REVIEW: Turtles All the Way Down by John Green

(I know I am INCREDIBLY late to review this book but ... oh well.)

I read TATWD in two days. Two days. 48 hours. Given that last year my Reading Challenge goal was to read one book a month, reading a whole book in two days is quite an accomplishment for me. Safe to say I absolutely loved it.

Prior to this I had only read The Fault in Our Stars and Paper Towns when I was much younger. When TATWD was announced, I was simultaneously excited and apprehensive. The last time I had read John Green I was probably around 14 and my reading tastes have changed drastically since then. I look back fondly on that era of my life, even though I also majorly cringe about it. 

Because of this, I was apprehensive to ruin this fond memory I have by reading a book that is too 'young' for me and find it annoying and cringey. However I was too excited to not ask for it for Christmas. So I did. I asked for it purely on the basis of hype; I hadn't even read the blurb yet. 

If you've already read or seen any reviews of this book (which you probably have as I'm writing this 4 months after it was published) then you're most likely sick of hearing 'I really relate to Aza Holmes'.

Sorry to annoy you further, but it's true. Aza is an incredibly relatable character to anyone who has ever experienced OCD or anxiety. As someone who frequently suffers from anxiety, words cannot describe the feeling of having your thoughts and feelings put into words (another sentence you've probably heard a thousand times already). It's as if John Green climbed into my brain and sat and listened for months on end, then relayed exactly what I was thinking. At times it was difficult to read in the same way that it's difficult to hear someone tell you they think you have a problem. For me, the hardest chapter to read was chapter 11 where Aza sits in the car park of the bank obsessing over her plaster. By the end of the chapter my heart was POUNDING. I had to put the book down immediately and give myself a break. There is a whole page dedicated to showing the internal dialogue within Aza's brain and it was too close for comfort for me to read.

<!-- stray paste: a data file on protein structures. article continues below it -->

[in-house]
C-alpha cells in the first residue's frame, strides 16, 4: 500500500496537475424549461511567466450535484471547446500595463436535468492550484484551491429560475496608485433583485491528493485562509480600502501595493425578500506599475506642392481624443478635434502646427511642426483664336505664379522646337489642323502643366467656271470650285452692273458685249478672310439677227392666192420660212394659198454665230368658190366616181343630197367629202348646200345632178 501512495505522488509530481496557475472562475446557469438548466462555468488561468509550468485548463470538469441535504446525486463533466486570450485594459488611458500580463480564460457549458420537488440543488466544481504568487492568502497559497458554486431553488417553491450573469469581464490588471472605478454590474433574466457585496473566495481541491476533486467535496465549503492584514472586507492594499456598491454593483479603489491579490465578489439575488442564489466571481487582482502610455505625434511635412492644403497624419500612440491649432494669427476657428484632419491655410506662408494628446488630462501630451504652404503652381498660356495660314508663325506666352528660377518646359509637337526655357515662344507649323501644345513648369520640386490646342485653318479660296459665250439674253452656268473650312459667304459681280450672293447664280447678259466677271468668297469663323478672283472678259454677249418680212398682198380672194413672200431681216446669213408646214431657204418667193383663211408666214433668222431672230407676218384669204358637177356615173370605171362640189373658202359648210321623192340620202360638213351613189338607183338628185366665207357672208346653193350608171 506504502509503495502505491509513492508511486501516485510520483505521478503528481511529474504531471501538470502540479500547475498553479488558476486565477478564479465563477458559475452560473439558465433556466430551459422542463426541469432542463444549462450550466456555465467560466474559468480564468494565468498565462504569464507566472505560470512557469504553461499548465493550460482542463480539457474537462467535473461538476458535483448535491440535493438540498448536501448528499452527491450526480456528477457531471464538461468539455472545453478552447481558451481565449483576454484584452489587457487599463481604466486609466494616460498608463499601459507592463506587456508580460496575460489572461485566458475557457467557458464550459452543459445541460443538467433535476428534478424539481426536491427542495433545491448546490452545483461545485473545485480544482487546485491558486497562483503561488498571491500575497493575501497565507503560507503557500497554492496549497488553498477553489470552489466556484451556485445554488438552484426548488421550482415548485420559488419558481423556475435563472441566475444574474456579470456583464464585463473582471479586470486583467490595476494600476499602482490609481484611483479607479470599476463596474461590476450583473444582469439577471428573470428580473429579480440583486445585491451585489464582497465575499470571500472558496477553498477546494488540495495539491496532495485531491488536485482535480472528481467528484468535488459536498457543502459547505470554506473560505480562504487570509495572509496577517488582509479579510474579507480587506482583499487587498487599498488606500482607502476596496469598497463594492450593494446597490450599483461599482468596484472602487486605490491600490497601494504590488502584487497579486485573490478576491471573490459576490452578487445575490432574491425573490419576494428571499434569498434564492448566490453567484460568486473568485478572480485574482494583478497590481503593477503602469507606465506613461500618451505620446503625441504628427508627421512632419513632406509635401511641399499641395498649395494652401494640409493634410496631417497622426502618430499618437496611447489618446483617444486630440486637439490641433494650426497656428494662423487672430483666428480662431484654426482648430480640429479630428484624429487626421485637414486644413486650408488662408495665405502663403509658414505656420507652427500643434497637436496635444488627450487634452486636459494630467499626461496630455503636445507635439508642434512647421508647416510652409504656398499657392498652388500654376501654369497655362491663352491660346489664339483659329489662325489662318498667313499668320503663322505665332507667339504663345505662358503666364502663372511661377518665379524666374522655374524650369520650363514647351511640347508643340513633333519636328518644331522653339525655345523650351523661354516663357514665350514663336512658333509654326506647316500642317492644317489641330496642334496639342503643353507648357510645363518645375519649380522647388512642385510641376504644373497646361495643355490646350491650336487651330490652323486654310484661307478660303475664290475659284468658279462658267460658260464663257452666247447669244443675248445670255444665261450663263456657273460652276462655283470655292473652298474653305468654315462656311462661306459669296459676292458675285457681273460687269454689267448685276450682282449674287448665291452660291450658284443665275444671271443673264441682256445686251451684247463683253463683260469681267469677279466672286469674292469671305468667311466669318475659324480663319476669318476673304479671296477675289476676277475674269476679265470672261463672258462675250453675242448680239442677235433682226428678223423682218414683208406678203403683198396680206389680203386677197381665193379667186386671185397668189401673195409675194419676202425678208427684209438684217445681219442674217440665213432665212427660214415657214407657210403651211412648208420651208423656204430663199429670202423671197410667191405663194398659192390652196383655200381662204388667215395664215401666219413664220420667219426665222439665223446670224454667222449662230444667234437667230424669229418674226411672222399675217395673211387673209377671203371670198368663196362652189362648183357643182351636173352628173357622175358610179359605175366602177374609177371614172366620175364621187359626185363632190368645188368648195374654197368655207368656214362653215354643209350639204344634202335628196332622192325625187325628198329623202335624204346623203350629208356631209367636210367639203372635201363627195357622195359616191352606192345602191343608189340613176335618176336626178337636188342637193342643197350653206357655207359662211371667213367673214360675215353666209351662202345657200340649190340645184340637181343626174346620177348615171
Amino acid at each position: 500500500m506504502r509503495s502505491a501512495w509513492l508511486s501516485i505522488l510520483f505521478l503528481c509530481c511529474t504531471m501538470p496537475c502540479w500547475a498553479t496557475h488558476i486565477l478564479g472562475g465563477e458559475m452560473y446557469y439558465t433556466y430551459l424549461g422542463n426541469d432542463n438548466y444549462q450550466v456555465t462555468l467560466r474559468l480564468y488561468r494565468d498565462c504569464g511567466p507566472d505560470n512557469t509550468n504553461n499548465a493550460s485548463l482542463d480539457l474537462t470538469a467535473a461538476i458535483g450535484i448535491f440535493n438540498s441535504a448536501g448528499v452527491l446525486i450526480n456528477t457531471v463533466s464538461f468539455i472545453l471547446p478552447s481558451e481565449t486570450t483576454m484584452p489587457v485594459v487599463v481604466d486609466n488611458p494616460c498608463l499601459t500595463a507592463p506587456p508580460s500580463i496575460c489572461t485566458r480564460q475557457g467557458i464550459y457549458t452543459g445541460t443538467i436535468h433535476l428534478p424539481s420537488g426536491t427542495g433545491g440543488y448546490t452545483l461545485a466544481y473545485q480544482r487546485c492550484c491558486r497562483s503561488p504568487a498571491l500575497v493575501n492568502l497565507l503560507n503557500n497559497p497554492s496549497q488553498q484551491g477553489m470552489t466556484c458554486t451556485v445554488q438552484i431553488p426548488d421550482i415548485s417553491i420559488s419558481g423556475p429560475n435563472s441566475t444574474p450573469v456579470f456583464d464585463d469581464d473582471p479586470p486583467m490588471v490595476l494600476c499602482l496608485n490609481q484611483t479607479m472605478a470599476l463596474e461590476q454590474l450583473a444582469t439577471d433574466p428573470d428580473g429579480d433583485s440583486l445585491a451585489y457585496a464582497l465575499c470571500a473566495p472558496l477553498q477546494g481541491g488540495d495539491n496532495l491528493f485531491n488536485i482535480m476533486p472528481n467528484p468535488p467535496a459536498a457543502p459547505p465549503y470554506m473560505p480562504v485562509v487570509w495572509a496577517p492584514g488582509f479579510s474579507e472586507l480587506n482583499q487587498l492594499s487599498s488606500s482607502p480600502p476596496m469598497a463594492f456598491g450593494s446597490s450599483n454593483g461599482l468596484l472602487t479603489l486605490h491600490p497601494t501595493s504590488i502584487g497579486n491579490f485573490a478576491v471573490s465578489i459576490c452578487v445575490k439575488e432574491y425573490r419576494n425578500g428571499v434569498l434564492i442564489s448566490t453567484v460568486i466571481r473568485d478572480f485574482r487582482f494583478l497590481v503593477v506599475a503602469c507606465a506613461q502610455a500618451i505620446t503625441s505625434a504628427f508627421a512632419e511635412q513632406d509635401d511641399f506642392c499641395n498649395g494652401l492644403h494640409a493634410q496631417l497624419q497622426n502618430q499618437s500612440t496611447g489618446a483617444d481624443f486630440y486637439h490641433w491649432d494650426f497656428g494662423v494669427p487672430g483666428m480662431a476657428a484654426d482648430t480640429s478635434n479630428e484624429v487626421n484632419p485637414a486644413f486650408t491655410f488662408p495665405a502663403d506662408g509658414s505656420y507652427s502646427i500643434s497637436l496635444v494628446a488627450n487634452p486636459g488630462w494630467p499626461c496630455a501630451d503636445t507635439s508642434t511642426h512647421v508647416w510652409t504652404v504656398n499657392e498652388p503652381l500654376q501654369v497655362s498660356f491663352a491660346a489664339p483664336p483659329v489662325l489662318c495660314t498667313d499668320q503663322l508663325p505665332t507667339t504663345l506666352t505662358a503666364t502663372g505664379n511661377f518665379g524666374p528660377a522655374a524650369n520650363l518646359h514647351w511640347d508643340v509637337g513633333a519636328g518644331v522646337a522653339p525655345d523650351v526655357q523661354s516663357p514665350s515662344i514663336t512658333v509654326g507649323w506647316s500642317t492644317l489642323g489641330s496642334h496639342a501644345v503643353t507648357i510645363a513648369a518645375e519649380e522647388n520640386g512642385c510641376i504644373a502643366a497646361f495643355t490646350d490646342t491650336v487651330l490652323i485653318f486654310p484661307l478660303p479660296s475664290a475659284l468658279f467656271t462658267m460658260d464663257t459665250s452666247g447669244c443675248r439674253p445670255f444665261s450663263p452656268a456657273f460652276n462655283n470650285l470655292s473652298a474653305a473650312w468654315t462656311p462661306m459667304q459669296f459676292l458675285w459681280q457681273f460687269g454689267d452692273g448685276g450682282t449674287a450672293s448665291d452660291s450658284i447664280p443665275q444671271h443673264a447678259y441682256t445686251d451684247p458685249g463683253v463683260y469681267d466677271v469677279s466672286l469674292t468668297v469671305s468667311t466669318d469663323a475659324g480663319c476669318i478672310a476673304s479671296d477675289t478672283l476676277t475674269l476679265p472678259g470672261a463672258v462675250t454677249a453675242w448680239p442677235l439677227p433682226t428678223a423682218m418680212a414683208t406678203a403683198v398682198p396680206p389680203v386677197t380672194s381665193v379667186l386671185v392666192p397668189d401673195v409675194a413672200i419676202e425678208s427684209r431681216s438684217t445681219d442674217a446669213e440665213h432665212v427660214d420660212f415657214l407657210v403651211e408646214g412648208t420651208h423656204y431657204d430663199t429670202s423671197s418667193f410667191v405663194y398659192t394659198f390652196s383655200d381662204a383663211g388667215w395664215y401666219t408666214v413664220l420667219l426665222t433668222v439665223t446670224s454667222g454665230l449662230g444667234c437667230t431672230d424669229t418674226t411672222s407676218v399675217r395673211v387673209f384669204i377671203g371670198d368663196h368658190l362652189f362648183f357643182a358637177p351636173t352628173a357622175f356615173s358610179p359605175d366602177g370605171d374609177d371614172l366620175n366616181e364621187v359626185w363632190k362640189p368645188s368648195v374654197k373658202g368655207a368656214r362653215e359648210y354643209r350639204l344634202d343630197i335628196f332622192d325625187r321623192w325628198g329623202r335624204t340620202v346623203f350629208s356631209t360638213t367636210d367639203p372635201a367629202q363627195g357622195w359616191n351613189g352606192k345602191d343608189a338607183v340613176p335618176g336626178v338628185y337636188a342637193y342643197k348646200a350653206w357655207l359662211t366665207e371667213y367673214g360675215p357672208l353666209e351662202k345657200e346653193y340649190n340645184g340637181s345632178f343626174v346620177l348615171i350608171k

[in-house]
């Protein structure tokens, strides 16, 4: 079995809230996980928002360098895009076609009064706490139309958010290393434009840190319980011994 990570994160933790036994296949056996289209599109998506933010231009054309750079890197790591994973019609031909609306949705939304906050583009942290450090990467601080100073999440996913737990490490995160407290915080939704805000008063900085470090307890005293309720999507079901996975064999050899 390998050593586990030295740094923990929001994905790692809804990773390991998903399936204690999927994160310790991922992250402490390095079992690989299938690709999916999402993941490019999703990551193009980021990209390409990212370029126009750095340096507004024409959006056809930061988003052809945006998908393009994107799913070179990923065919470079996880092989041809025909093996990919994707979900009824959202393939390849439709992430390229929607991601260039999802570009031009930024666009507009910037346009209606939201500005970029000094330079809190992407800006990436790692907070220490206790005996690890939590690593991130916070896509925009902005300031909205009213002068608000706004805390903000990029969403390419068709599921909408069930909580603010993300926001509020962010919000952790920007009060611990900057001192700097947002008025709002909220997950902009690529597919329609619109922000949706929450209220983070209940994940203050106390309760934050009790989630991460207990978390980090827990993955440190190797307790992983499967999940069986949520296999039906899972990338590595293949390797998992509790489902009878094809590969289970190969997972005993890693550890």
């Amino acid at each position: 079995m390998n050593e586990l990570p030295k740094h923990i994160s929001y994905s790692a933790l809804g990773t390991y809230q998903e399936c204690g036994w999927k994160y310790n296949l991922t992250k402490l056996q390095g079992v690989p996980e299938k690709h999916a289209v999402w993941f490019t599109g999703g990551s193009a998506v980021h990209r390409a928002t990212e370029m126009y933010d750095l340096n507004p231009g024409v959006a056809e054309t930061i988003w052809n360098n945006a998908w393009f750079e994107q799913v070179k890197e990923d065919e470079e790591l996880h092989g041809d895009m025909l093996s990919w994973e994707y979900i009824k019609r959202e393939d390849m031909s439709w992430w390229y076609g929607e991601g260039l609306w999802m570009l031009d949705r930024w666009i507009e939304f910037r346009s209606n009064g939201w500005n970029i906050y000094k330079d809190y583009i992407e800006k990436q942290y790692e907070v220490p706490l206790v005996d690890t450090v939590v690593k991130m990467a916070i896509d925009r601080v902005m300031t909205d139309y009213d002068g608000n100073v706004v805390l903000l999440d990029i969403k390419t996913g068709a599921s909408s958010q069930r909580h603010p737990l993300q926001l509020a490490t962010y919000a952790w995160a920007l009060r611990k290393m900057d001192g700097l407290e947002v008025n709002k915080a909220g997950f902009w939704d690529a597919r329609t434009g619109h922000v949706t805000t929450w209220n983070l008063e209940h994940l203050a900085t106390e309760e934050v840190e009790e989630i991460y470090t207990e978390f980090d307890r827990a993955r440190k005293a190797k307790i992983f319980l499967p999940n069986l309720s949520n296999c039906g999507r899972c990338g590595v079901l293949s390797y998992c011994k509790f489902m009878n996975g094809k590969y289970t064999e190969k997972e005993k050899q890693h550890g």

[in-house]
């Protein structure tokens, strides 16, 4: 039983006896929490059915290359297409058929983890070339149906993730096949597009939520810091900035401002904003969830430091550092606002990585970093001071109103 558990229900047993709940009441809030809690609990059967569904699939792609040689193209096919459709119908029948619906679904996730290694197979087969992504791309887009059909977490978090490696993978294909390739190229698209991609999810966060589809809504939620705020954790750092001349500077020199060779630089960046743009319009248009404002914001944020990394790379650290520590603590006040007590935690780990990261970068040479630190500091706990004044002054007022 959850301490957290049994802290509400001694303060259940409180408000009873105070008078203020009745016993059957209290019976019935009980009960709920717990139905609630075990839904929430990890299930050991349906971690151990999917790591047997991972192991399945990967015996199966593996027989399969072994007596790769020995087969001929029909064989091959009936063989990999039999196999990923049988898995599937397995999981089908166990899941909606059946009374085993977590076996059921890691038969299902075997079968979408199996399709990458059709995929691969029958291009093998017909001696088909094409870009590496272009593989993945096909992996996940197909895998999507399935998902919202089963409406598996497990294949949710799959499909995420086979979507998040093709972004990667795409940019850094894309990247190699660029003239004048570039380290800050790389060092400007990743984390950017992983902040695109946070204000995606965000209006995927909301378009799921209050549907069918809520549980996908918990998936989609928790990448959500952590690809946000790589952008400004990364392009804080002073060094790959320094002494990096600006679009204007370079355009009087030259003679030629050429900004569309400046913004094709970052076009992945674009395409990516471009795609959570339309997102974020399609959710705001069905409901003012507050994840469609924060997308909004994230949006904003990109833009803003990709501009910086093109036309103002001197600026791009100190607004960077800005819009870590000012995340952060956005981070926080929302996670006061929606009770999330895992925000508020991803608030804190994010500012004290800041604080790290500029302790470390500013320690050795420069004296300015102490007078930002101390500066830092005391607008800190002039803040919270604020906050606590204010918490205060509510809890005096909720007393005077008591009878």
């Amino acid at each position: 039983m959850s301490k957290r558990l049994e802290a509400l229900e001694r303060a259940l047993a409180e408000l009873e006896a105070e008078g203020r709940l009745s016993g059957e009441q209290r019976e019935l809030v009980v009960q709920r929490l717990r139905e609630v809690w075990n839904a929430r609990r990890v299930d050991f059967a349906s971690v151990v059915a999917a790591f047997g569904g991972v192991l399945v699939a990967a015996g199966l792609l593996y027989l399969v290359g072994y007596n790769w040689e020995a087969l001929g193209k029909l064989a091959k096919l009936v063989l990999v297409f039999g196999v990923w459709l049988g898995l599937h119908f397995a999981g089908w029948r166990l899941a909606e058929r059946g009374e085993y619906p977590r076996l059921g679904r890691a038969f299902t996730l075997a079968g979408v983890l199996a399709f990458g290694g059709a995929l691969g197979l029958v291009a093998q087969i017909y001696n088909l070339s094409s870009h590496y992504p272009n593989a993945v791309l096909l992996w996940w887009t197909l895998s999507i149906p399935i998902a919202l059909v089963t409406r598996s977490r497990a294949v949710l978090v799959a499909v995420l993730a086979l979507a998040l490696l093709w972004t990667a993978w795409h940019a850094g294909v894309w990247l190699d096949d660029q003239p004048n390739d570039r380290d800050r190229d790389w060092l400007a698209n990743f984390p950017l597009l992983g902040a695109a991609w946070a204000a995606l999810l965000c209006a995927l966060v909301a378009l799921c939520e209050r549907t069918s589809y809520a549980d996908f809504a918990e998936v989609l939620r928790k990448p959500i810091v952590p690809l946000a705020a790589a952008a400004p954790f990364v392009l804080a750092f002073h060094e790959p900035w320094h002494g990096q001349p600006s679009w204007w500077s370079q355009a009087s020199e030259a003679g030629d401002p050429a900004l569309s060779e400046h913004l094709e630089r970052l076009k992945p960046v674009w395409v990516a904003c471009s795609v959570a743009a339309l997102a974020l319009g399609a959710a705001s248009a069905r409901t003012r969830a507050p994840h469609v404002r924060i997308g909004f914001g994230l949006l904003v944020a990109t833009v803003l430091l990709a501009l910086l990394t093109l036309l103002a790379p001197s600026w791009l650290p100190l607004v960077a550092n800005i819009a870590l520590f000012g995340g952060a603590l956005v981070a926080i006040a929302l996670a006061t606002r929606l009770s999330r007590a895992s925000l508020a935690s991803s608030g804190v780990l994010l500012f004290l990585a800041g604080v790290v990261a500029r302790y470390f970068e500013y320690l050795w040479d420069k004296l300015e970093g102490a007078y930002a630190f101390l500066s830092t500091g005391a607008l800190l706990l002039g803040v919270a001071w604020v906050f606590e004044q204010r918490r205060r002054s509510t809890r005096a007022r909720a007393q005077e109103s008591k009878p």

I have always struggled to explain to my family how my anxiety affects me personally. John Green's words summed me up so perfectly that I asked my mum to read the passage in order to understand it a bit better. She did, and ever since then I can tell she understands it more which is great. Chapter 11 is the only page permanently dog-eared in my copy. 

The book gets harder and harder to read towards the end. I had been able to refrain from crying for the whole book up until the car crash scene. That just broke me. I know I will re-read TATWD in the future, but I will definitely be skipping that part. 

After I had finished the book in a whirlwind of the past 48 hours, it occured to me how irrelevant the plot actually was. TATWD focused heavily on the characters and their development, the plot didn't really matter. If someone asked me to summarise the plot, I wouldn't be able to without mentioning how important the character development is.


TATWD really spoke to me in a way a book has never been able to. I'm almost slightly embarrassed to say that because John Green has made me feel so vulnerable by making my thoughts so public and accessible. I really wasn't expecting to enjoy TATWD, but it has actually made it's way to my favourite book I have ever read. 


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